Germany claimed the treaty was hostile to them and Hitler used this as an excuse to send German troops into the Rhineland in March , contrary to the terms of the treaties of Versailles and Locarno. It was a gamble on his part and his generals were nervous about it.
German re-armament had not yet reached a point where they felt ready to take on a well-armed nation like France. Following the discussions described in the documents, the British Foreign Secretary, Anthony Eden, did indeed meet the German ambassador and make his proposals.
Hitler refused to withdraw his troops, and put pressure on the League of Nations to act. However the British people felt that the Treaty of Versailles was unfair on Germany and was over-restrictive, and so partly because of this, the British government decided to do nothing.
Hitler moved on from the occupation of the Rhineland in , to the annexation of Austria and the seizure of the Sudetenland in , to the take-over of the rest of Czechoslovakia in March and then Poland in September That the British did not take even their Locarno commitments seriously could be seen in Whitehall's prohibition of the British military chiefs' holding staff talks with German, French and Italian militaries about what to do if a "flagrant violation" of Locarno occurred.
One of the main British aims at Locarno was to create a situation where Germany could pursue territorial revisionism in Eastern Europe peacefully. This uncertainty over what Hitler's ultimate intentions in foreign policy were was to color much of British policy towards Germany until British decision-makers could never quite decide if Hitler was merely seeking the acceptable goal to the British of revising Versailles or the unacceptable goal of seeking to dominate Europe. British policy towards Germany was a dual-track policy of seeking a "general settlement" with the Reich in which the "legitimate" German complaints about the Versailles treaty would be addressed in Germany's favor while at the same time pursuing rearmament to negotiate with Germany from a position of strength, to deter Hitler from choosing war as an option, and in a worst-case scenario ensure that Britain was prepared if Hitler really did want to conquer Europe.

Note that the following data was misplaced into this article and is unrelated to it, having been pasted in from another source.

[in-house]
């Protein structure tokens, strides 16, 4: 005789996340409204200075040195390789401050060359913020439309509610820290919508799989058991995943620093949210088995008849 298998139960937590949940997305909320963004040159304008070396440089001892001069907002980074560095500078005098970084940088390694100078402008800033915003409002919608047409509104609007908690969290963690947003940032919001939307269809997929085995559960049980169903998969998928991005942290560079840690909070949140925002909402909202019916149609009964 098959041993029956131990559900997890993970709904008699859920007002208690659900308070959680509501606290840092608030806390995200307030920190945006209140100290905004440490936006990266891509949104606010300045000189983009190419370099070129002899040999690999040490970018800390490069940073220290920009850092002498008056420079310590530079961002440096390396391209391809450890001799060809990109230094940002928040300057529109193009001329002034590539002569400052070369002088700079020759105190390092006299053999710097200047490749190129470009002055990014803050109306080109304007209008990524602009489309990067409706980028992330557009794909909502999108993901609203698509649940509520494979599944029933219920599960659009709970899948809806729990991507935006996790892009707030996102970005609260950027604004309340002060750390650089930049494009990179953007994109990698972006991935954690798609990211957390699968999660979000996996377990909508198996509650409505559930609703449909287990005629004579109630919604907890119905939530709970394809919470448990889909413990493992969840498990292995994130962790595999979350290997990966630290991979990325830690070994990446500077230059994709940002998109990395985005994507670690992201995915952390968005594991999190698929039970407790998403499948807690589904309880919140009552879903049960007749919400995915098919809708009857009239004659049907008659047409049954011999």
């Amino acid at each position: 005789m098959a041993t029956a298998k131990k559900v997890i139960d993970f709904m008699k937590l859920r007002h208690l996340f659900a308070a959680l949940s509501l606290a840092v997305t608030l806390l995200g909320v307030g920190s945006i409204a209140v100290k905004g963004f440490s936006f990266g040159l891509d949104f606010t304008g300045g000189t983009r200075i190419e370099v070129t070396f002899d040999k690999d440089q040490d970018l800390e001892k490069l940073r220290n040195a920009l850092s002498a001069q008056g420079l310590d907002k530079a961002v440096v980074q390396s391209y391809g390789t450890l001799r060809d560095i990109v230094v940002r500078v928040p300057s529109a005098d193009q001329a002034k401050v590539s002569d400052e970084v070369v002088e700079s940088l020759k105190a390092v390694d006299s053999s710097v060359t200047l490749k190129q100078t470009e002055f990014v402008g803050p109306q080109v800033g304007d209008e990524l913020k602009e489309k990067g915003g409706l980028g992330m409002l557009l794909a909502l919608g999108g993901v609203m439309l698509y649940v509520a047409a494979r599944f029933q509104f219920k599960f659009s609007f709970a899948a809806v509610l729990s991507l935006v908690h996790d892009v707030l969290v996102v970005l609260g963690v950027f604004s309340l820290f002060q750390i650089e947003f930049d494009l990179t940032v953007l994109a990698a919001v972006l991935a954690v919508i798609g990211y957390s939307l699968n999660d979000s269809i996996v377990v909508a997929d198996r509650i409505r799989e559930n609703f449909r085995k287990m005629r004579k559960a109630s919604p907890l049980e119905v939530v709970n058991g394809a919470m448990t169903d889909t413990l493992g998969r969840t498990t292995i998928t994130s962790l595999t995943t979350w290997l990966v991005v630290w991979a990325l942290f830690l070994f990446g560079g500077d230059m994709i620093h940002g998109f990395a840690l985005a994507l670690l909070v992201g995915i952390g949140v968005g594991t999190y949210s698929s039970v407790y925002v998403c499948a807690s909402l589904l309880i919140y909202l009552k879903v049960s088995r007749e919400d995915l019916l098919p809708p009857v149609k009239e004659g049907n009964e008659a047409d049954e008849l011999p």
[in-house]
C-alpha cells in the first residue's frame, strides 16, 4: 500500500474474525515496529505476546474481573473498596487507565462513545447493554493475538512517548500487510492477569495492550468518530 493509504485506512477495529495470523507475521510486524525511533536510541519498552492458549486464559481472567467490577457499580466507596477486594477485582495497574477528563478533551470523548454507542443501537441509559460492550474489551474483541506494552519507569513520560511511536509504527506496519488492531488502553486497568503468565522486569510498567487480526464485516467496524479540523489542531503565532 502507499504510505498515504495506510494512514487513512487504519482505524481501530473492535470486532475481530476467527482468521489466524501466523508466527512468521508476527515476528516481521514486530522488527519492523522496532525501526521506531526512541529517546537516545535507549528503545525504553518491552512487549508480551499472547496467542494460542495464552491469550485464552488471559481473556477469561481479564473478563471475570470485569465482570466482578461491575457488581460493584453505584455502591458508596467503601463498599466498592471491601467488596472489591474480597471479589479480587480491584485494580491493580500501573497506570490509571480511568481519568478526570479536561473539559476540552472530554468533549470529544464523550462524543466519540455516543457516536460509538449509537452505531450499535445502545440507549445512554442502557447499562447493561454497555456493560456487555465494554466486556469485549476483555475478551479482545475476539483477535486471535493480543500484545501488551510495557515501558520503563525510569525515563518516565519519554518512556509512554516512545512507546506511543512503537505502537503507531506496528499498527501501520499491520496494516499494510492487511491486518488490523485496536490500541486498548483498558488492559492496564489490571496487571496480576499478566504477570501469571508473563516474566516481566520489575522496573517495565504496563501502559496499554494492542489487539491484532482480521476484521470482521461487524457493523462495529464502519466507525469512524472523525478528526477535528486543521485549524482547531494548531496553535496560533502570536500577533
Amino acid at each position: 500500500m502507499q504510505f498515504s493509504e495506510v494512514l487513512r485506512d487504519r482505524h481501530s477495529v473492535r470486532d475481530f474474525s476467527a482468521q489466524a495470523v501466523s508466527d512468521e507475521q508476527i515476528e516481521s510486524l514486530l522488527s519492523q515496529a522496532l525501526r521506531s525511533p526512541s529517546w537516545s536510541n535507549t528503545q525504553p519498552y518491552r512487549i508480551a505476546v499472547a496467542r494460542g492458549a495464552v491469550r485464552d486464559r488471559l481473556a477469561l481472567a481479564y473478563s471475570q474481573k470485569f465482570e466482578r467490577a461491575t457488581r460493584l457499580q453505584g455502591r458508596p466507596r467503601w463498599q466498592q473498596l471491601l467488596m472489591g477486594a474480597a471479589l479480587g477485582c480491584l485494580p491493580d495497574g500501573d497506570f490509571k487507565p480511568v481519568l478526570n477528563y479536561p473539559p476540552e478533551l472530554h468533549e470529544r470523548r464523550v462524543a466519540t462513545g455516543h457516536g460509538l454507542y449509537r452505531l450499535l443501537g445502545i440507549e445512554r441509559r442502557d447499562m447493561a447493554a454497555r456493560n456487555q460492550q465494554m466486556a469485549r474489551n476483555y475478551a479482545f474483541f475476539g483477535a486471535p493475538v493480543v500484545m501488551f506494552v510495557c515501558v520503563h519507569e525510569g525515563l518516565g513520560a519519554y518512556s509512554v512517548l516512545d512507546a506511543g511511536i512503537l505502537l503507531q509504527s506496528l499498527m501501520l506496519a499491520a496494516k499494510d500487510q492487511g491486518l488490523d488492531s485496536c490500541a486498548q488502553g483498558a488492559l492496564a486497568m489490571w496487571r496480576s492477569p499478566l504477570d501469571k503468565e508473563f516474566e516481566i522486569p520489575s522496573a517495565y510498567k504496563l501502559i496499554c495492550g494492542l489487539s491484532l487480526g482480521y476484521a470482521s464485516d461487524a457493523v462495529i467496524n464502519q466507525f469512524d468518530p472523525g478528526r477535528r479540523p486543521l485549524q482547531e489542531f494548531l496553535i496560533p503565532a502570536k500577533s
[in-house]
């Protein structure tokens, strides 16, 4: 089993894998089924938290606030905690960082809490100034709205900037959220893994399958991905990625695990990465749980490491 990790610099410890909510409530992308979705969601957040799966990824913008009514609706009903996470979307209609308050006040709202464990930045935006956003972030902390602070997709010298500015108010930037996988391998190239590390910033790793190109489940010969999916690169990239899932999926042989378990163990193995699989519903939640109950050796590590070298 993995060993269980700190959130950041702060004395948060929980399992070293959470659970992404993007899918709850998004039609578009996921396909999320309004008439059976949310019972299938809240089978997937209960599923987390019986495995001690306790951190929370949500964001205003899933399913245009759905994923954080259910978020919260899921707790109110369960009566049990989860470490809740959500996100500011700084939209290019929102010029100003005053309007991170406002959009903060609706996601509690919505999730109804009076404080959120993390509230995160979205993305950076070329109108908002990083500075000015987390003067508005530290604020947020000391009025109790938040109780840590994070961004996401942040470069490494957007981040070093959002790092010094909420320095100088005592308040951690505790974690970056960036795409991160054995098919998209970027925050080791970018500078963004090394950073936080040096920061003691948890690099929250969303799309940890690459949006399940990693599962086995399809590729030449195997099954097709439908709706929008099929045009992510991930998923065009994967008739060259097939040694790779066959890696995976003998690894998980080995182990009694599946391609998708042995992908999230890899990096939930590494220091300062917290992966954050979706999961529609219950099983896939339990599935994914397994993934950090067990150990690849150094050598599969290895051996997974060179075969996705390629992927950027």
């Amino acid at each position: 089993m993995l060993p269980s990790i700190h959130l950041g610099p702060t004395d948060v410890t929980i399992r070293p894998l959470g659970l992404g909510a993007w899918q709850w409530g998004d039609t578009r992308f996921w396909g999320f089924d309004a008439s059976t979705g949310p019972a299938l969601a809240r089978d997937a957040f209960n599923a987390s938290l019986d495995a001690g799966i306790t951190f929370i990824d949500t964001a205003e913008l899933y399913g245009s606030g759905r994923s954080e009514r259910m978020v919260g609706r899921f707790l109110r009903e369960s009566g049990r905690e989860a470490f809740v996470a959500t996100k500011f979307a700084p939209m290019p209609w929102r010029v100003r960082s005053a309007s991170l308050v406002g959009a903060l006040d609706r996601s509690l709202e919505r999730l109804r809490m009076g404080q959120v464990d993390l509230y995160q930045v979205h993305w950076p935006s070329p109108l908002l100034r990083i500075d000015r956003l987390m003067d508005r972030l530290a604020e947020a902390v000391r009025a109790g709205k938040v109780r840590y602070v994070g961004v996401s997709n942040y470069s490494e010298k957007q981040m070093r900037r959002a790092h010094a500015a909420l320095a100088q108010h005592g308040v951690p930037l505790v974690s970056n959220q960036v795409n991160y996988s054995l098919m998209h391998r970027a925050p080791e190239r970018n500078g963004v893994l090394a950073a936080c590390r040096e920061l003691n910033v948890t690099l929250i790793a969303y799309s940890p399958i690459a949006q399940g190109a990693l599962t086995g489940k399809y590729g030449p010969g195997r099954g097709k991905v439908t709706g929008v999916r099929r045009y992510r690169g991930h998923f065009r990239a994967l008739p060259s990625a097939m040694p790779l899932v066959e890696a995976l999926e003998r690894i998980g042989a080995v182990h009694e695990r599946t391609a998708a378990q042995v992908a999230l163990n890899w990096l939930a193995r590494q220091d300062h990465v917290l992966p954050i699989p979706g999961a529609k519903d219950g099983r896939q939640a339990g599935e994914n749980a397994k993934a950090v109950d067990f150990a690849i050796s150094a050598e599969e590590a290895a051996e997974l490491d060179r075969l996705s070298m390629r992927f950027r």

In February , a secret report by the Defence Requirements Committee identified Germany as the "ultimate potential enemy", which British rearmament was to be directed against. Starting in , the French Foreign Minister Louis Barthou decided to put an end to any potential German aggression by building a network of alliances intended to encircle Germany, and made overtures to the Soviet Union and Italy. Until , the Soviet Union had supported German efforts to challenge the Versailles system, but the strident anti-communism of the National Socialist regime together with its claim for Lebensraum led the Soviets change positions on the question of maintaining the Versailles system.
In September , the Soviet Union ended its secret support for German rearmament, which had started in Under the guise of collective security, the Soviet Foreign Commissar Maxim Litvinov started to praise the Versailles system, which until then the Soviet leaders had denounced as a capitalist plot to "enslave" Germany.
Starting in the s, Benito Mussolini had subsidized the right-wing Heimwehr "Home Defense" movement in Austria, and after the ultra-conservative Chancellor Engelbert Dollfuss had seized dictatorial power in March , Austria had fallen within the Italian sphere of influence.
At the same time that Austrian Nazis attempted to seize power all over Austria, the SS Austrian Legion based in Bavaria began to attack frontier posts along the German-Austrian border in what looked like the beginning of an invasion. In response, Mussolini had mobilized the Italian Army, concentrated several divisions at the Brenner Pass , and warned Hitler that Italy would go to war with Germany if he tried to follow up the putsch by invading Austria.
To his disgust, the German Fuhrer had to disallow the Putsch he had ordered and not follow it up by invading Austria while the Austrian government crushed the Putsch by the Austrian Nazis. On 7 January during a summit in Rome, Laval essentially told Mussolini that he had a "free hand" in the Horn of Africa, and France would not oppose an Italian invasion of Ethiopia.
Under strong pressure from a British public opinion, which was very much in favor of collective security , the British government took the lead in pressing the League of Nations for sanctions against Italy. Having just won an election on 14 November on the platform of upholding collective security, the Baldwin government pressed very strongly for sanctions against Italy for invading Ethiopia. The League Assembly voted for a British motion to impose sanctions on Italy with immediate effect on 18 November The British line that collective security must be upheld with regard to Ethiopia caused considerable tensions between Paris and London, with the French taking the viewpoint that Hitler, not Mussolini, was the real danger to the peace, and that if the price of continuing Stresa Front was accepting the conquest of Ethiopia, it was worth paying.